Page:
Binding is a form of magic that is less ethically problematic for practitioners who subscribe to the threefold law or similar injunctions against manipulative magic. “Binding spells are traditionally used to prevent someone else’s energy from interfering with yours,” she wrote on her site, “and when there’s a dangerous narcissist dictating the direction of the USA, I think it’s high time to employ a powerful binding spell.”
Last Monday was not the only opportunity to get involved in such a public effort, however. Another binding spell is scheduled to take place on Feb. 24, the start of the waning crescent moon.
It’s been popularized by author Michael M. Hughes, who wrote, “It was allegedly created by a member of a private magical order who wishes to remain anonymous. I make no claims about its efficacy, and several people have noted it can be viewed as more of a mass art/consciousness-raising project . . . . but many are clearly taking it very seriously.”
Both of those binding spells are broadly intended to keep the current president from doing harm, and they share components, such as thread, candles, and pins. Where Darling’s spell provides only general guidelines regarding the casters’ intentions, the spell shared by Hughes is quite specific, including such details as:
Bind him so that he shall not break our polity
Usurp our liberty
Or fill our minds with hate, confusion, fear, or despair
And bind, too,
All those who enable his wickedness
And those whose mouths speak his poisonous lies
There are witches, root workers, and other magical practitioners who don’t believe that a binding is the only alternative. A trend to refer to Trump simply as “45” to undermine his perceived ego has more extensive magical expression in a hex of obsolescence, for example.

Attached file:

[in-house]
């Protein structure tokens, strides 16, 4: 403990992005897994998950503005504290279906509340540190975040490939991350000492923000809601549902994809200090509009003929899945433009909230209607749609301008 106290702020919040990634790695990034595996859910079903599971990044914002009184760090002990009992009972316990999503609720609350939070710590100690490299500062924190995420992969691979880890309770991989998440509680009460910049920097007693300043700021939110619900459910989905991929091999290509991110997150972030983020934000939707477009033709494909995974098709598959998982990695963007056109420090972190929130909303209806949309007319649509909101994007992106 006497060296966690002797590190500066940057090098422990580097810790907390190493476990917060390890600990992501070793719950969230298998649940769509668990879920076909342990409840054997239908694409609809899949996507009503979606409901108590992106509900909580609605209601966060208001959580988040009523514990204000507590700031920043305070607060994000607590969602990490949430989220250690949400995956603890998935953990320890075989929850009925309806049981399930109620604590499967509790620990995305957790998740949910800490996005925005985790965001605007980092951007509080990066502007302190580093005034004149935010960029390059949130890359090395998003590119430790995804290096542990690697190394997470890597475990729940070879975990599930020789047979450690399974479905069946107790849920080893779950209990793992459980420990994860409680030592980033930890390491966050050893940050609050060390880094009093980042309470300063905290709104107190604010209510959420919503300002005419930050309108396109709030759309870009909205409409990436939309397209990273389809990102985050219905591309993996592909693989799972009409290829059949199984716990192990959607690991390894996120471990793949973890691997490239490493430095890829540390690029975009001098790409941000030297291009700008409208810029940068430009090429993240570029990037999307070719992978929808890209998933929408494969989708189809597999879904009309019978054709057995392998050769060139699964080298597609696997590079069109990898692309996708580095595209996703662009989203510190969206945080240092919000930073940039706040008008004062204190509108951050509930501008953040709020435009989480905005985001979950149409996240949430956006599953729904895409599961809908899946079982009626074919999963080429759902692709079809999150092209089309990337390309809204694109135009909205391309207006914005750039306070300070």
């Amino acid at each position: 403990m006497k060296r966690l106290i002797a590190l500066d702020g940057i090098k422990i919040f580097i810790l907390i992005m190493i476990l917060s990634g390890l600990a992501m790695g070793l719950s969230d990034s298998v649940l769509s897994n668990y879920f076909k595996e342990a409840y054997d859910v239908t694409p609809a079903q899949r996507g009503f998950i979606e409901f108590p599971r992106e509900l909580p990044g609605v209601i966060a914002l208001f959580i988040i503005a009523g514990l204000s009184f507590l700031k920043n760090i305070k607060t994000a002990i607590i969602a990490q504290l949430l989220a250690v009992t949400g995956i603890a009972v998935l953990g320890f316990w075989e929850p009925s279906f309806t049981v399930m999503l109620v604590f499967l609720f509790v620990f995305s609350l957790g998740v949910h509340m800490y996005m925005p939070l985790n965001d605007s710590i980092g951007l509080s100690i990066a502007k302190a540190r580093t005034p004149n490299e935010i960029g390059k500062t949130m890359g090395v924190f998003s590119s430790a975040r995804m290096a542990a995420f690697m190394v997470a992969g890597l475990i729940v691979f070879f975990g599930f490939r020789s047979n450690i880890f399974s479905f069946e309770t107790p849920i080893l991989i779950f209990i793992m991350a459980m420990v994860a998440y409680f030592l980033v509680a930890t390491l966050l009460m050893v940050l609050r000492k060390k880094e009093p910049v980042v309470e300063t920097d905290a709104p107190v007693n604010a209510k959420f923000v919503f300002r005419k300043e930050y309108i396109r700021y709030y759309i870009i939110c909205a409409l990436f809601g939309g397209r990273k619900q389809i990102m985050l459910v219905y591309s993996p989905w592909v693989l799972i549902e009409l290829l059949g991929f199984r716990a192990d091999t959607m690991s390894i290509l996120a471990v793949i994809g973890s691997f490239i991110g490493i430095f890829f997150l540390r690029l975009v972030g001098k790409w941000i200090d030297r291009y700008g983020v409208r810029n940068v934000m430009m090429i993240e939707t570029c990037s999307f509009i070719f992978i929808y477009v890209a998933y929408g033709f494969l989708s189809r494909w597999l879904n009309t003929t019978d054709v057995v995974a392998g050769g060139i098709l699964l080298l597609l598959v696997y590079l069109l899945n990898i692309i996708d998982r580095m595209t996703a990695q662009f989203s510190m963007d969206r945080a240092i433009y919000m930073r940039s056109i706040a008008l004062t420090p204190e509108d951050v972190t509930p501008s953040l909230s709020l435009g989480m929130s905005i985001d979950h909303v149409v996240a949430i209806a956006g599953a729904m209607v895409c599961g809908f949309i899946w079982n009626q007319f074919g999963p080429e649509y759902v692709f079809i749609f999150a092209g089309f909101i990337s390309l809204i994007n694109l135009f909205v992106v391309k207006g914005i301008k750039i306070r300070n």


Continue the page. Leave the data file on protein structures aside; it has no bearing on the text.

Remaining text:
However, many of the online examples were written before the election, which is itself may be a commentary on their effectiveness.
What many of these spells offered do have in common is a rich variety of symbolism. Carrots and orange candles are used to evoke Trump’s hair. The fact that tarot decks have a trump called the Tower is too tempting to ignore. And, in the tradition of political advertising, unflattering pictures of the president are sometimes incorporated.
The result of decades of self-branding provides a wide variety of icons and images for use in such magical work targeting him, including delivering written intentions to Trump Tower.
The hurling of curses at the so-called leader of the free world does raise ethical questions separate from the political ones. As noted previously, adherents to the threefold law of return and similar edicts are mindful that what they work will revisit them in turn. The Wiccan Rede, “an it harm none do as you will,” also stands as warning against working negative magic.
That doesn’t sit well for people who agree with Witch and shaman Mat Auryn, who last month wrote, “As we continue down on our path, many of us start seeing the flaw of fulfilling the Rede as we meditate upon it. The act of existence is harmful by nature. The act of eating kills something, regardless of our dietary choices. The body itself tends to be constantly breaking down and destroying life as it exists.”
To help place the ethical issues in context, we turned to author Ivo Dominguez, Jr., who has written a number of books on the practice of magic.
The Wild Hunt: What’s your ethical position on doing this kind of magical work in general?
Ivo Dominguez, Jr.: I believe that it is ethical to perform operative workings if they adhere to the same ethical and moral framework that you would apply in any other arena of life. I apply the same guidelines and codes to whatever change that I want to make in the world whether I use words, deeds, or wands. The larger the potential impact on myself or others, the more carefully I review my intentions, methods, and possible outcomes. The powers raised by passion and will are essential in powerful workings, but a strong container and focus of action is just as essential. In this regard ethics, morals, and careful consideration of the possibility of unintended outcomes is just as important as good magickal tech and ritual-craft.